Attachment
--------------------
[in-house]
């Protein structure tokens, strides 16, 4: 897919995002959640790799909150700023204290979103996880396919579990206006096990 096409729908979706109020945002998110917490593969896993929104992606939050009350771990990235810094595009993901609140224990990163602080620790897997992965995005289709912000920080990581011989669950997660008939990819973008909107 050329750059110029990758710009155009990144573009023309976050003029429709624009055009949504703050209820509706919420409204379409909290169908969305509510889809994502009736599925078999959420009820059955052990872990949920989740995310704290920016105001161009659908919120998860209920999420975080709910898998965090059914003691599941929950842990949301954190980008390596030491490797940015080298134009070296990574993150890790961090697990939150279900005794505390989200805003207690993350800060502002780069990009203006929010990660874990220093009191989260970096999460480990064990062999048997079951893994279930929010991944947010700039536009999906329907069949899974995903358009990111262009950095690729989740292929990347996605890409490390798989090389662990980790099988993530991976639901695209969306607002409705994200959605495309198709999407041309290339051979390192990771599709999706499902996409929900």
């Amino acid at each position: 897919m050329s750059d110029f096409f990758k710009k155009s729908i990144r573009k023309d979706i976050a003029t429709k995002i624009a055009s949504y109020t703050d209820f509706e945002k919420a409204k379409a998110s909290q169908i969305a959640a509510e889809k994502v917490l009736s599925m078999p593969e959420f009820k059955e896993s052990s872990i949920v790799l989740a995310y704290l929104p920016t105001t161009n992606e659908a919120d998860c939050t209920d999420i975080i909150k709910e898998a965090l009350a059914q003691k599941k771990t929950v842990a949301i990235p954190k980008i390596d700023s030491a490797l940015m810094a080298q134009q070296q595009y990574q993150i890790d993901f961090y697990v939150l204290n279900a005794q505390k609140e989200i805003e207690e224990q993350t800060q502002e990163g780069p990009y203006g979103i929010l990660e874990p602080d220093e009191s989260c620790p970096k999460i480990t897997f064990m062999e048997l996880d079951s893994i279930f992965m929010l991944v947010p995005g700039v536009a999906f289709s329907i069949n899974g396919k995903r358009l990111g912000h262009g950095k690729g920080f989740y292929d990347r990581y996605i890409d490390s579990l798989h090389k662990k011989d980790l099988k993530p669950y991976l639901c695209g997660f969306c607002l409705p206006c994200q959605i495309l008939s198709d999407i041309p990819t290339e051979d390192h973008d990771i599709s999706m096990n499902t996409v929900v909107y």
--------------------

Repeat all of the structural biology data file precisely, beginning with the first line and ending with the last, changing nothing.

[in-house]
């Protein structure tokens, strides 16, 4: 897919995002959640790799909150700023204290979103996880396919579990206006096990 096409729908979706109020945002998110917490593969896993929104992606939050009350771990990235810094595009993901609140224990990163602080620790897997992965995005289709912000920080990581011989669950997660008939990819973008909107 050329750059110029990758710009155009990144573009023309976050003029429709624009055009949504703050209820509706919420409204379409909290169908969305509510889809994502009736599925078999959420009820059955052990872990949920989740995310704290920016105001161009659908919120998860209920999420975080709910898998965090059914003691599941929950842990949301954190980008390596030491490797940015080298134009070296990574993150890790961090697990939150279900005794505390989200805003207690993350800060502002780069990009203006929010990660874990220093009191989260970096999460480990064990062999048997079951893994279930929010991944947010700039536009999906329907069949899974995903358009990111262009950095690729989740292929990347996605890409490390798989090389662990980790099988993530991976639901695209969306607002409705994200959605495309198709999407041309290339051979390192990771599709999706499902996409929900």
């Amino acid at each position: 897919m050329s750059d110029f096409f990758k710009k155009s729908i990144r573009k023309d979706i976050a003029t429709k995002i624009a055009s949504y109020t703050d209820f509706e945002k919420a409204k379409a998110s909290q169908i969305a959640a509510e889809k994502v917490l009736s599925m078999p593969e959420f009820k059955e896993s052990s872990i949920v790799l989740a995310y704290l929104p920016t105001t161009n992606e659908a919120d998860c939050t209920d999420i975080i909150k709910e898998a965090l009350a059914q003691k599941k771990t929950v842990a949301i990235p954190k980008i390596d700023s030491a490797l940015m810094a080298q134009q070296q595009y990574q993150i890790d993901f961090y697990v939150l204290n279900a005794q505390k609140e989200i805003e207690e224990q993350t800060q502002e990163g780069p990009y203006g979103i929010l990660e874990p602080d220093e009191s989260c620790p970096k999460i480990t897997f064990m062999e048997l996880d079951s893994i279930f992965m929010l991944v947010p995005g700039v536009a999906f289709s329907i069949n899974g396919k995903r358009l990111g912000h262009g950095k690729g920080f989740y292929d990347r990581y996605i890409d490390s579990l798989h090389k662990k011989d980790l099988k993530p669950y991976l639901c695209g997660f969306c607002l409705p206006c994200q959605i495309l008939s198709d999407i041309p990819t290339e051979d390192h973008d990771i599709s999706m096990n499902t996409v929900v909107y």